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Anniversary stories speak to enduring value of Extension

PULLMAN, Wash. – “If you eat, Extension has helped you. Whether you know it or not,” said Debbie Niehenke, a 4-H leader and farmer in Whitman County, Wash. Niehenke recently shared her thoughts about Washington State University Extension as part of an oral history project launched in honor of the service’s 100th birthday.

In 2014, WSU and fellow land-grant universities nationwide celebrate the centennial of the Smith-Lever Act. The legislation, signed by President Woodrow Wilson on May 8, 1914, created the Cooperative Extension Service, a national network of educators who extend university-based knowledge to the people.

Debbie Niehenke with 4-H’ers Liz and Courtney at the 4-H Teen Conference at WSU.
Debbie Niehenke with 4-H’ers Liz and Courtney at the 4-H Teen Conference at WSU.

In coming months, WSU Extension will embark on the next 100 years with celebrations and service projects hosted by county offices statewide. The agency will also reflect on the past through the creation of a living history, “The Voices of Extension,” on its website (

“Every one of us has been impacted by the benefits that come from the research, the skills and the tools (Extension delivers),” Niehenke said. “They’ve made us better at what we do. They’ve made us more knowledgeable. They’ve made us safer. And they’ve helped us produce products that Washington can be proud of.”

A century of impacts

Niehenke’s narrative joins the more than 30 stories posted on the website since the project was launched in March. The goal is to collect 100 stories.

“The stories create a clear picture of how a century of Extension programs has helped people of all ages apply university knowledge and research to improving their lives,” said Rich Koenig, director of WSU Extension. “This has been our focus for the first 100 hundred years and it will continue to be for the next hundred years.”

A common theme emerging from the stories is how Extension helps children gain confidence and skills to become better citizens through programs like 4-H, Master Gardener and Food $ense.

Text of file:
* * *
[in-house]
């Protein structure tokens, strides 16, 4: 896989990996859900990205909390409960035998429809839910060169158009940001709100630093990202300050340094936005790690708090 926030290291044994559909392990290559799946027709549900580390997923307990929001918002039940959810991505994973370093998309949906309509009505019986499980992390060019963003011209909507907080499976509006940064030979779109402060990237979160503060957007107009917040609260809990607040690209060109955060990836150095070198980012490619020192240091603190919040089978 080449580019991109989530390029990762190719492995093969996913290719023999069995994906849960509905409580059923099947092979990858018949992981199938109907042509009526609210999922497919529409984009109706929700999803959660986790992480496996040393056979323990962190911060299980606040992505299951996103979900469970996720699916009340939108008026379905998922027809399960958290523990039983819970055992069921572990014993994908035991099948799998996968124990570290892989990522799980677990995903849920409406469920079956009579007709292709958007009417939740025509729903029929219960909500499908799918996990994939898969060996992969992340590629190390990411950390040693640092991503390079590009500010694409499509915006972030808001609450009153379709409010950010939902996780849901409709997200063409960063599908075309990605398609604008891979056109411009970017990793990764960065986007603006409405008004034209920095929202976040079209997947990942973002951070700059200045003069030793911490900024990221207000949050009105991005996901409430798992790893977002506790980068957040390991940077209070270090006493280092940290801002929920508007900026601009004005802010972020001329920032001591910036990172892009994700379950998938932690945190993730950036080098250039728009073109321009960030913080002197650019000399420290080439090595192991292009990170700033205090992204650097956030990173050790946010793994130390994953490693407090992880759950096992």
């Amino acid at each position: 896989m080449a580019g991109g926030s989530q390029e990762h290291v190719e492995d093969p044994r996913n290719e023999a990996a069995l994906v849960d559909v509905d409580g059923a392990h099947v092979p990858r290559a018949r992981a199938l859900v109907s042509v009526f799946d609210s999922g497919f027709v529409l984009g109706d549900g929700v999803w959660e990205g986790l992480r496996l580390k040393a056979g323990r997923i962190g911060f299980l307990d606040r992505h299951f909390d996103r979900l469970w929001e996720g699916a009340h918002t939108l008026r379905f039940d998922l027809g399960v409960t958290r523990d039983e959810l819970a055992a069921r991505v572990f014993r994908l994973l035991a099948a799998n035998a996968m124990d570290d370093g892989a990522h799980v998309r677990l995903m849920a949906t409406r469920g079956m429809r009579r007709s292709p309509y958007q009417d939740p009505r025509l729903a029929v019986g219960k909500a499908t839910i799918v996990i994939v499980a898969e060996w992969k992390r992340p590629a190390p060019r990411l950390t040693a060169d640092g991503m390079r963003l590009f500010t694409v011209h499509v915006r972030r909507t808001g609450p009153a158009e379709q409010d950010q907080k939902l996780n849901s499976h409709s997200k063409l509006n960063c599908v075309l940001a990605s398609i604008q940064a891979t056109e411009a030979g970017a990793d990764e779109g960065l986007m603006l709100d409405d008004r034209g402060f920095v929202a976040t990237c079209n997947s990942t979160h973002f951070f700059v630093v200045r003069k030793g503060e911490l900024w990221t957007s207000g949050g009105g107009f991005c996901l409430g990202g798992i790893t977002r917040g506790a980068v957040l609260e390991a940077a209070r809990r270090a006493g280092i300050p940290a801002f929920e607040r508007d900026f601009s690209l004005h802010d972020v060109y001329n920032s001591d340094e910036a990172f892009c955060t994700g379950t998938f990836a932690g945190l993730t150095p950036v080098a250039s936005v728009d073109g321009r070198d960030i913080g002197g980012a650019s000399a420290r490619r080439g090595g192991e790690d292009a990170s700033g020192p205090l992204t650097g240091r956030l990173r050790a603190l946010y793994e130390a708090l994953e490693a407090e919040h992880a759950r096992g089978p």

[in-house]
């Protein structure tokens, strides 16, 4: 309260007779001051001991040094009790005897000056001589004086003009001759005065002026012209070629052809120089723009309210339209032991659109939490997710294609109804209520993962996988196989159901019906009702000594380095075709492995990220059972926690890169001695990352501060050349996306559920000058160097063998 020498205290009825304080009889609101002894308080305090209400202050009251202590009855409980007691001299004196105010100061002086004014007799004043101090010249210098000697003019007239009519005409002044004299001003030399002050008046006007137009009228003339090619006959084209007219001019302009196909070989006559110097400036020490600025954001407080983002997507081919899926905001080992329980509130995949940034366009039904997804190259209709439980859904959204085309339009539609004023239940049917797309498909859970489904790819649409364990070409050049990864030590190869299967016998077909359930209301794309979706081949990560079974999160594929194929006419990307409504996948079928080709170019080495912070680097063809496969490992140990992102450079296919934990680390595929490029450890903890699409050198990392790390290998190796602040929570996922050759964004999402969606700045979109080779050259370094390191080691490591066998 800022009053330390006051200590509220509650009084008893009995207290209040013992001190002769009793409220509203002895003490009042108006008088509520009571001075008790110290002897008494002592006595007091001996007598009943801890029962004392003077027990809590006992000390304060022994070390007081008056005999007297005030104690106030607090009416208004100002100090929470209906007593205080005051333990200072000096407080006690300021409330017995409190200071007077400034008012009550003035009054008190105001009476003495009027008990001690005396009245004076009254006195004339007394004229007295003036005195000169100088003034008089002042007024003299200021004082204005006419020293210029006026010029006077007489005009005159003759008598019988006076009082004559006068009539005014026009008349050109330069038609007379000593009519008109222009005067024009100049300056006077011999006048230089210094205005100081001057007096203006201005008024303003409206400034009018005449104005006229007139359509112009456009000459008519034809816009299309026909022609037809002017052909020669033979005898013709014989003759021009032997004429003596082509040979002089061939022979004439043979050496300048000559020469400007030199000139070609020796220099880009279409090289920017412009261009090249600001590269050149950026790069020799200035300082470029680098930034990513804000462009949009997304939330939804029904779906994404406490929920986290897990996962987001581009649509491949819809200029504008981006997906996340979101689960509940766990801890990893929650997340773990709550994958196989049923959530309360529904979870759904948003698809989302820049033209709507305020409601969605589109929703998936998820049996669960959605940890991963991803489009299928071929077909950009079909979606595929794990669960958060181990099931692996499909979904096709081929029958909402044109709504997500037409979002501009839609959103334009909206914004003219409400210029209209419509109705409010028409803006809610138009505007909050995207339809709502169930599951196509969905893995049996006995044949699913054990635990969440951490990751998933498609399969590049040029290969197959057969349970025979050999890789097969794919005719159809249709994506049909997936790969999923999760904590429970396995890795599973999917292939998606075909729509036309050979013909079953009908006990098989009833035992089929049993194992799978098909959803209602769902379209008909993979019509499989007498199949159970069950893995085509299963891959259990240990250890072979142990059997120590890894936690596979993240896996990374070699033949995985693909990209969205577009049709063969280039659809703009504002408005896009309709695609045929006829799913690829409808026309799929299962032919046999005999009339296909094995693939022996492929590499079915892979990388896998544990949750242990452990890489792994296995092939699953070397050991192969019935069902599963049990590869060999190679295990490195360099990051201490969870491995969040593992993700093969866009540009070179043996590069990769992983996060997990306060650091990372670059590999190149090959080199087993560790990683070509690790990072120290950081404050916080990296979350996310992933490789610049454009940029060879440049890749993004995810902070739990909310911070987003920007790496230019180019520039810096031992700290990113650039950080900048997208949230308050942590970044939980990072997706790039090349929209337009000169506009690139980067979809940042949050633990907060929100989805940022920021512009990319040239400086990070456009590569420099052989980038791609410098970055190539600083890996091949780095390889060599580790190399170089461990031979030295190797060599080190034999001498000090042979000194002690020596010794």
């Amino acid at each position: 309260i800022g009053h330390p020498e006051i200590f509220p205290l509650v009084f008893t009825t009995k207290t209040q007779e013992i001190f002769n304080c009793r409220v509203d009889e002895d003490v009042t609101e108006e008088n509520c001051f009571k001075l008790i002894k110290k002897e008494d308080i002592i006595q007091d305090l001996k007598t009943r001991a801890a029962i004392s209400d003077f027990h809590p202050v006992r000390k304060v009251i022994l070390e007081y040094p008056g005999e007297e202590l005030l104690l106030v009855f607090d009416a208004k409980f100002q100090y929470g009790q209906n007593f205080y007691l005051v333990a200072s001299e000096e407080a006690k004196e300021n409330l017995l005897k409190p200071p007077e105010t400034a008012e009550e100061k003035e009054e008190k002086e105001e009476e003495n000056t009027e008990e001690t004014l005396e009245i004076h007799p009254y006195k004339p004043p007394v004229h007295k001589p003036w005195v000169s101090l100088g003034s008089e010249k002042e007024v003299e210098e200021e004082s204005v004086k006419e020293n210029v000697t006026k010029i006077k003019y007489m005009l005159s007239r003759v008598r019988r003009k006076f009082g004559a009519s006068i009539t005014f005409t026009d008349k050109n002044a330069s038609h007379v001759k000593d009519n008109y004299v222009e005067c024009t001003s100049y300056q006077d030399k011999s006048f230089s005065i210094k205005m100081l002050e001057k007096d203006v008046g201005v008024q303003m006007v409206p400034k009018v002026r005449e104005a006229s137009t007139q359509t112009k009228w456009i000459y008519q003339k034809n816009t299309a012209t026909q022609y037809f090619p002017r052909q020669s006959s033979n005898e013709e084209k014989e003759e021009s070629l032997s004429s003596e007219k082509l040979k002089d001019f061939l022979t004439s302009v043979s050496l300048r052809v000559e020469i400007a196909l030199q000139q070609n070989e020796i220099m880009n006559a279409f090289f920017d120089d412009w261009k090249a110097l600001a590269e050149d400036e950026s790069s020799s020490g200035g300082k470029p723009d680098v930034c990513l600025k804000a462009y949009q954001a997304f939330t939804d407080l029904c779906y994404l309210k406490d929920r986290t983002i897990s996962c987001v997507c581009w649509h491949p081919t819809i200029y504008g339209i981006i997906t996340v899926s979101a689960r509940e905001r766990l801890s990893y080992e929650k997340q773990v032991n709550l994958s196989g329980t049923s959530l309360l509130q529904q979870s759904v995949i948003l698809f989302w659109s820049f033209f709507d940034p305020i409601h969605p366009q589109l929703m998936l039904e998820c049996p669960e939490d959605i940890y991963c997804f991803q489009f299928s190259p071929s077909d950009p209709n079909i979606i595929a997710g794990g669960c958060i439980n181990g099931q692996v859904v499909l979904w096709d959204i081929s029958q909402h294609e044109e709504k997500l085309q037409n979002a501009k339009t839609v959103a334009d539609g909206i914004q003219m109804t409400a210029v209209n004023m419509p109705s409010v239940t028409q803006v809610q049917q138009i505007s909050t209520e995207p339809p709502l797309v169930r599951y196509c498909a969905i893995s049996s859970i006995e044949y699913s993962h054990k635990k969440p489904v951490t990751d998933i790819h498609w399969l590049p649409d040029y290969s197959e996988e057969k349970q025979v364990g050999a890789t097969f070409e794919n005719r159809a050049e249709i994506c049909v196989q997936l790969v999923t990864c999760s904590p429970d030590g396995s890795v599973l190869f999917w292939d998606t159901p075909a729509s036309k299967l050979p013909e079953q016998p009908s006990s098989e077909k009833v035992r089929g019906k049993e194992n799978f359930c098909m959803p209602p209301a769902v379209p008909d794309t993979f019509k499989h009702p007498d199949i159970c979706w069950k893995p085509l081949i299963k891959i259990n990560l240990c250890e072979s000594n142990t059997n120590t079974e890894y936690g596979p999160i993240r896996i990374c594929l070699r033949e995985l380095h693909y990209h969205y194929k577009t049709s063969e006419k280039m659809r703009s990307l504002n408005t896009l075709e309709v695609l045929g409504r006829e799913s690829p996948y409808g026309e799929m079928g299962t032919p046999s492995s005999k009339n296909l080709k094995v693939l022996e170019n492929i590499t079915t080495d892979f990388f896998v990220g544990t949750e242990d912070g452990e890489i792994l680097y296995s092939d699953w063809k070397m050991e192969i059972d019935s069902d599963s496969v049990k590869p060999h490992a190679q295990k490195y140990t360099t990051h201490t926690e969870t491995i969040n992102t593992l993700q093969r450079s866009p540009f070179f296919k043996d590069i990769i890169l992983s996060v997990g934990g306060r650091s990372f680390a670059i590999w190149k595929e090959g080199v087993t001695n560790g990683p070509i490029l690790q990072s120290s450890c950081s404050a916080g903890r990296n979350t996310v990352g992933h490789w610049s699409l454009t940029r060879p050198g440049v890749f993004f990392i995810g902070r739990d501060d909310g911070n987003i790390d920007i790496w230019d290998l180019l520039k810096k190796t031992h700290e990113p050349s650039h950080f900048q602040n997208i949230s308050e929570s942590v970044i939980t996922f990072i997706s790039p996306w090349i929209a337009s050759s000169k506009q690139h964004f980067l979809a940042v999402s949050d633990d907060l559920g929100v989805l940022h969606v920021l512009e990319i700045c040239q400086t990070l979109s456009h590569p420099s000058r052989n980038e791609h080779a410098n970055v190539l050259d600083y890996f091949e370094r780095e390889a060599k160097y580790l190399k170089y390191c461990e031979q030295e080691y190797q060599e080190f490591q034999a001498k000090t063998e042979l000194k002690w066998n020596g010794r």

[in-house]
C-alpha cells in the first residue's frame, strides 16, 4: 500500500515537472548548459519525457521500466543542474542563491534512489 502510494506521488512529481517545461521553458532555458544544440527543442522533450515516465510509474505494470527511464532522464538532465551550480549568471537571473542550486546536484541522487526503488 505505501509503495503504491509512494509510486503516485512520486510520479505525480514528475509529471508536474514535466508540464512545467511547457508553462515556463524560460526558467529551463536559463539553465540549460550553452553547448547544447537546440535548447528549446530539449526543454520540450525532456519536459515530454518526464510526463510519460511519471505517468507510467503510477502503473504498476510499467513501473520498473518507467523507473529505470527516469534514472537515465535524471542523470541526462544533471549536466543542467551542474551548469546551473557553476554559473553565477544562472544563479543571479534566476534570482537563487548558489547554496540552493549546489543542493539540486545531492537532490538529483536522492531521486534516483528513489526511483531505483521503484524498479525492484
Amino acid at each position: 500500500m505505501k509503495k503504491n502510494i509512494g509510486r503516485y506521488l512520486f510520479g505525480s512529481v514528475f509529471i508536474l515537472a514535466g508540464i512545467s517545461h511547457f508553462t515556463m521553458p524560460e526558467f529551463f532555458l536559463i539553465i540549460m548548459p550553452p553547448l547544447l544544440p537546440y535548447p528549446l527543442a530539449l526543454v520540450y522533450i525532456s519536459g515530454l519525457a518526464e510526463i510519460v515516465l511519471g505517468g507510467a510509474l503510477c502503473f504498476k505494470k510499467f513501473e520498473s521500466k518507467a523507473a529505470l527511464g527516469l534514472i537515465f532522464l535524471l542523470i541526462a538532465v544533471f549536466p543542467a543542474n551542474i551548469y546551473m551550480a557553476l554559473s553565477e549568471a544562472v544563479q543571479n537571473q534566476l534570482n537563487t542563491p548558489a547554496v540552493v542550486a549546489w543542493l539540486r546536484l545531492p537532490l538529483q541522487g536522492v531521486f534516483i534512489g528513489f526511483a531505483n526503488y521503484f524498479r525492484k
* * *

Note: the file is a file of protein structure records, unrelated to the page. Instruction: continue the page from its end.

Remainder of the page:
Laura Heldreth, a Clark County Master Gardener volunteer, wrote about her experience helping to teach a class called “Lettuce Eat” to elementary students in western Washington.


Laura Heldreth, Clark County Master Gardener volunteer.
Laura Heldreth, Clark County Master Gardener volunteer.

“I helped hand out five different greens: romaine, butter lettuce, iceberg, baby spinach and red loose-leaf lettuce,” she said. “The students studied the various kinds of lettuce leaves under a lens.

“Then (the instructor) guided them through a taste testing where they wrapped a cheese stick in the various lettuce leaves and dipped them in ranch and salsa,” Heldreth added. “I watched students begin the class looking at the green leaves like they were the nightly enemy on their dinner plate, only to exclaim how much they loved baby spinach by the end of the class.”

The class Heldreth participated in is one of more than 31,000 programs, workshops, demonstrations and projects delivered by Extension staff and volunteers.

In 2013, WSU Extension interacted directly with nearly 90,000 children through 4-H. The Childhood Obesity and Master Gardener programs log more than 1.2 million interactions with children annually. These programs foster positive youth and family development, increasing local food supplies, improving dietary quality and encouraging physical activity.